Suicides in Aboriginal and non-Aboriginal people following hospital admission for suicidal ideation and self-harm: A retrospective cohort data linkage study from the Northern Territory

Bernard Leckning, Rohan Borschmann, Steven Guthridge, Sven R Silburn, Tanja Hirvonen, Gary W Robinson

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Abstract

Purpose:
This study aimed to explore risk factors for suicide in Aboriginal and non-Aboriginal people following hospital admission for suicidal ideation and self-harm in the Northern Territory, Australia to help clarify opportunities for improved care and intervention for these population groups.

Methods:
Individuals with at least one hospital admission involving suicidal ideation and/or self-harm between 1 July 2001 and 31 December 2013 were retrospectively recruited and followed up using linked mortality records to 31 December 2014. Survival analyses stratified by Indigenous status identified socio-demographic and clinical characteristics from index hospital admissions associated with suicide.

Results:
Just over half of the 4391 cohort members identified as Aboriginal (n = 2304; 52.4%). By 2014, 281 deaths were observed comprising 68 suicides, representing a 2.6% and 2.0% probability of suicide for Aboriginal and non-Aboriginal people, respectively. After adjusting for other characteristics, a higher risk of suicide was associated with male sex (Aboriginal adjusted hazard ratio: 4.14; 95% confidence interval: [1.76, 9.75]; non-Aboriginal adjusted hazard ratio: 5.96; 95% confidence interval: [1.98, 17.88]) and repeat hospital admissions involving self-harm (Aboriginal adjusted hazard ratio: 1.37; 95% confidence interval: [1.21, 1.55]; non-Aboriginal adjusted hazard ratio: 1.29; 95% confidence interval: [1.10, 1.51]). Severe mental disorders were associated with a four times higher risk of suicide (adjusted hazard ratio: 4.23; 95% confidence interval: [1.93, 9.27]) in Aboriginal people only.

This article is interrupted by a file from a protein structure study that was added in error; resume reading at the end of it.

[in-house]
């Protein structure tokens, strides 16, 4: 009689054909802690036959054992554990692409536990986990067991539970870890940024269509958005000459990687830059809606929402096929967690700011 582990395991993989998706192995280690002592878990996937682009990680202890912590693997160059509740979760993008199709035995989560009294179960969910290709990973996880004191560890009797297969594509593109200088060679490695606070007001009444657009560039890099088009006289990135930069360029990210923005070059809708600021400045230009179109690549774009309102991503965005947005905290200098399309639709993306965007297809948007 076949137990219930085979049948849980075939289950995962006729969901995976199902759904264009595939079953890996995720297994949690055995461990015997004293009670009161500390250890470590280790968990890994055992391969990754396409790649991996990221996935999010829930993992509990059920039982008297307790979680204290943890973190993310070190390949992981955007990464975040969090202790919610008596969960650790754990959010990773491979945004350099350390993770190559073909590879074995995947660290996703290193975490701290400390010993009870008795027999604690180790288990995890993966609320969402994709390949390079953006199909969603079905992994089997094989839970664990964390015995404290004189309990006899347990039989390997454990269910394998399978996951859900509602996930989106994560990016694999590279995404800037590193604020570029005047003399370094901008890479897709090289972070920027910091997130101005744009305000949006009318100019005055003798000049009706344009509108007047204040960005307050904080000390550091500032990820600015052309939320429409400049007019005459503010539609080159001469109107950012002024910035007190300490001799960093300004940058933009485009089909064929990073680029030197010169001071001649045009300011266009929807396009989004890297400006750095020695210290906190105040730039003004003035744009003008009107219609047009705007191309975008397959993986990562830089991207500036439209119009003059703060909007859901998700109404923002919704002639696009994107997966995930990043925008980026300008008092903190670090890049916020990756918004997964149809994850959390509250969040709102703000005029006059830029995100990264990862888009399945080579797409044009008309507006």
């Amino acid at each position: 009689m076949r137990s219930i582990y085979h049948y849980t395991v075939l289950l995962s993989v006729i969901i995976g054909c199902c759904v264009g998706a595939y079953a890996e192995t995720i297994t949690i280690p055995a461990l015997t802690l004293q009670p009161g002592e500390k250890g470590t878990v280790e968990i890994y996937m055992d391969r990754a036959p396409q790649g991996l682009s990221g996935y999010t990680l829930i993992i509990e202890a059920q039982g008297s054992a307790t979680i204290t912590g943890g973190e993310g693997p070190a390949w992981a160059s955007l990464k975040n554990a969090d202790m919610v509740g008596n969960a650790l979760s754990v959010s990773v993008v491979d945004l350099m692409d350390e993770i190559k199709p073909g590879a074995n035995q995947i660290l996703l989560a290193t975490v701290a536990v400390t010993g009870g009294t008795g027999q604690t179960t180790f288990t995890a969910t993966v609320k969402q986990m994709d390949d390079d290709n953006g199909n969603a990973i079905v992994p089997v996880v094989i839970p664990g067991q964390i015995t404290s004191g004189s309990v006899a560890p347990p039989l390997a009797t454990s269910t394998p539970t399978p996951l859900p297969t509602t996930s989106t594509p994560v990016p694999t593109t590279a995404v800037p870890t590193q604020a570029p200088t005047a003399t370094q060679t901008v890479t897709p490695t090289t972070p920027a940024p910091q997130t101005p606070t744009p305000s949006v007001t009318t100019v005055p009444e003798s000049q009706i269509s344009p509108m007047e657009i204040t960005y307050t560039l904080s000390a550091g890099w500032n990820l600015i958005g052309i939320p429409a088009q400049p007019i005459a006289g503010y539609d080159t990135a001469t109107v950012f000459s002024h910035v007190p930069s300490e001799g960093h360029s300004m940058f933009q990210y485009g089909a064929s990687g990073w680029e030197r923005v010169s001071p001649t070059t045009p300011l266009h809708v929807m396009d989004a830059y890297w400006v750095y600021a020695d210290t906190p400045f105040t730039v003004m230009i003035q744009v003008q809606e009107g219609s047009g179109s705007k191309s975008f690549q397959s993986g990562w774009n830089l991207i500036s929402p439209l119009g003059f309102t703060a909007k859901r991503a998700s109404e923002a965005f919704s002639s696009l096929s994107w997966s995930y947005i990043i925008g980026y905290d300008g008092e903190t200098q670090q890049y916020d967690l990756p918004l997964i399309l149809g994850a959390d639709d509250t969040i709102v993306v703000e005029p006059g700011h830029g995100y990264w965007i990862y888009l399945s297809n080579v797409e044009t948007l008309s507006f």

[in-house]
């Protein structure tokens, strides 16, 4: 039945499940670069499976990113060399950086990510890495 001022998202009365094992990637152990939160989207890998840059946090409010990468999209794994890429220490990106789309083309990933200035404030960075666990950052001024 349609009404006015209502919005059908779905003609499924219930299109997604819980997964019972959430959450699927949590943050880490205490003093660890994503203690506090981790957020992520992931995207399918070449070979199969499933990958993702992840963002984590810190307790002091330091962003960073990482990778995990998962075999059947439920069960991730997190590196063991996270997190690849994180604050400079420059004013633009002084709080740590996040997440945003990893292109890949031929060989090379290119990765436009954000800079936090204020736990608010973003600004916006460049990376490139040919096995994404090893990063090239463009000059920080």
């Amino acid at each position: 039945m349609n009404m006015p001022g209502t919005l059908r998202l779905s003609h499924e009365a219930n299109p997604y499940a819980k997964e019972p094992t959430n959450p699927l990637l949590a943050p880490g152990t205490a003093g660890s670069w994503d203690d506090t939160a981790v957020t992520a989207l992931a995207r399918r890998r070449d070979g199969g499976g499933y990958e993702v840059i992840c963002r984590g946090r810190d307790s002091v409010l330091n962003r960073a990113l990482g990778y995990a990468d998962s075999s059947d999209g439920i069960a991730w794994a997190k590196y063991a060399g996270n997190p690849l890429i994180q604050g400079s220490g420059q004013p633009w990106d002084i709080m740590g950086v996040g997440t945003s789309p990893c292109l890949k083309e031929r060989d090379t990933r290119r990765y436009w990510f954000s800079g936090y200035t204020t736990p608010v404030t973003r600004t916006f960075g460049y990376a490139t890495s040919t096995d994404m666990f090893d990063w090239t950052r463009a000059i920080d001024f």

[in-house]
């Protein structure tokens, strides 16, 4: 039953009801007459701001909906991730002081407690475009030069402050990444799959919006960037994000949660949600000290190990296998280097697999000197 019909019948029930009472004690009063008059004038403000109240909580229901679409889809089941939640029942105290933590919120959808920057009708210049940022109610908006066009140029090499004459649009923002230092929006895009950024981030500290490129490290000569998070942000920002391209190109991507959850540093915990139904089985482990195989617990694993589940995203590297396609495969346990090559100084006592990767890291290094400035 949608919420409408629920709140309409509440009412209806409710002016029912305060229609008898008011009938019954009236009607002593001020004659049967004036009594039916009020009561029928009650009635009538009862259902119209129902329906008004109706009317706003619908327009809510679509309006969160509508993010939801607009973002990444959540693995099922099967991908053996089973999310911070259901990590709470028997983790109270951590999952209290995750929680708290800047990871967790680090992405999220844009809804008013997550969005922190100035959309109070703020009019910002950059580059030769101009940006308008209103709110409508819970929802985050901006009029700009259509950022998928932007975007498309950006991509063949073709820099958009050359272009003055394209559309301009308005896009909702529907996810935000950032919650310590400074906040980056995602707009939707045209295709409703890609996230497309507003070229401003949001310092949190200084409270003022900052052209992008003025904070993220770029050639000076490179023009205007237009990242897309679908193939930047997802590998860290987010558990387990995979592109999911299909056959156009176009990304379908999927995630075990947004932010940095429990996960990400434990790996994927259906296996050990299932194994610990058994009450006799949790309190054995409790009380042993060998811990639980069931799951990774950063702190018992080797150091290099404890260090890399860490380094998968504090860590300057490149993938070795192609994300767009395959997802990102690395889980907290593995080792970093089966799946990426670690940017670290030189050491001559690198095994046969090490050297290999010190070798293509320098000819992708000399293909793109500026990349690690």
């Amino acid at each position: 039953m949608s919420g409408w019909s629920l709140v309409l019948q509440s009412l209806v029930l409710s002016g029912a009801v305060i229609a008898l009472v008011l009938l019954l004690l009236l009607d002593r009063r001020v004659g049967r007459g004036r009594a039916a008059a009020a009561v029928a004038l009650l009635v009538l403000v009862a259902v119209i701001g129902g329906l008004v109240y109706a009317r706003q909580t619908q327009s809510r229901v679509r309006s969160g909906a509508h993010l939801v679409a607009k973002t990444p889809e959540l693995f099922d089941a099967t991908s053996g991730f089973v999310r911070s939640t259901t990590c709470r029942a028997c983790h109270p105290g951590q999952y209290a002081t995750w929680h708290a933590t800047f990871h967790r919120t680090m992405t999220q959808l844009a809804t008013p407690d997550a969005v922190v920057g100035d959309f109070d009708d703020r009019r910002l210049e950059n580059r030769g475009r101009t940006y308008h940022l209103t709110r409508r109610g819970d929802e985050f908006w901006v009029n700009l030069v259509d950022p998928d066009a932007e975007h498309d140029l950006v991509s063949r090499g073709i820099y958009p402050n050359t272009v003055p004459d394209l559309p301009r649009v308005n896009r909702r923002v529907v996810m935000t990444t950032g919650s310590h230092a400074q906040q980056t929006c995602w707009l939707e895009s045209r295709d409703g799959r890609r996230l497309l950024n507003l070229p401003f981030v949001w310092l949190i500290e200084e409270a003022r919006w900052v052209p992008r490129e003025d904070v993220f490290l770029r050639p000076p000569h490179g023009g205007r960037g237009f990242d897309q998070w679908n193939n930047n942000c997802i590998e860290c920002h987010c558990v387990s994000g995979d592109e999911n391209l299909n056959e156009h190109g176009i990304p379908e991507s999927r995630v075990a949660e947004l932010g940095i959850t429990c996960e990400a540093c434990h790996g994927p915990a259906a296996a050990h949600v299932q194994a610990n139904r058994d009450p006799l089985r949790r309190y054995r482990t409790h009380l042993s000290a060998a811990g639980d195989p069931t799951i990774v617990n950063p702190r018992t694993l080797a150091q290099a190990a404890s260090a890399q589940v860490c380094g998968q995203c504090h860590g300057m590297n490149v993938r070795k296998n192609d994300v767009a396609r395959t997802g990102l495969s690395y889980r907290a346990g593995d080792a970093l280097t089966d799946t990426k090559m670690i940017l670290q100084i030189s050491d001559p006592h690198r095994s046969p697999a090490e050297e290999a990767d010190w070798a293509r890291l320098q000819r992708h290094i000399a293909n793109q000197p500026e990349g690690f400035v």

Conclusion:
The findings highlight non-clinical risk factors for suicide that suggest the need for comprehensive psychosocial assessment tailored to Aboriginal and non-Aboriginal people hospitalised with suicidal ideation or self-harm. Implementing appropriate management and aftercare within a broader public health framework is needed to support recovery and reduce long-term suicide risk in the community, especially for Aboriginal people and males.
Original languageEnglish
Pages (from-to)391-400
Number of pages10
JournalAustralian and New Zealand Journal of Psychiatry
Volume57
Issue number3
Early online dateJun 2022
DOIs
Publication statusPublished - Mar 2023

Bibliographical note

Funding Information:
The author(s) disclosed receipt of the following financial support for the research, authorship and/or publication of this article: B.L. is supported by a research scholarship from the National Suicide Prevention Research Fund administered by Suicide Prevention Australia. R.B. is funded by a National Health and Medical Research Council (NHMRC) Emerging Leadership-2 Investigator Grant (GNT2008073).

Funding Information:
We would like to acknowledge people who have had direct experience of suicide, including those who have attempted suicide and those bereaved by suicide. We would like to thank the advisory group to this study comprising Aboriginal and non-Aboriginal experts with clinical and lived experience for their generous insight and feedback. We thank the NT Department of Health for their support in obtaining and understanding the data for this study. The views expressed in this publication are those of the authors and not necessarily those of the funding body and partners to this study. The author(s) disclosed receipt of the following financial support for the research, authorship and/or publication of this article: B.L. is supported by a research scholarship from the National Suicide Prevention Research Fund administered by Suicide Prevention Australia. R.B. is funded by a National Health and Medical Research Council (NHMRC) Emerging Leadership-2 Investigator Grant (GNT2008073).

Publisher Copyright:
© The Royal Australian and New Zealand College of Psychiatrists 2022.

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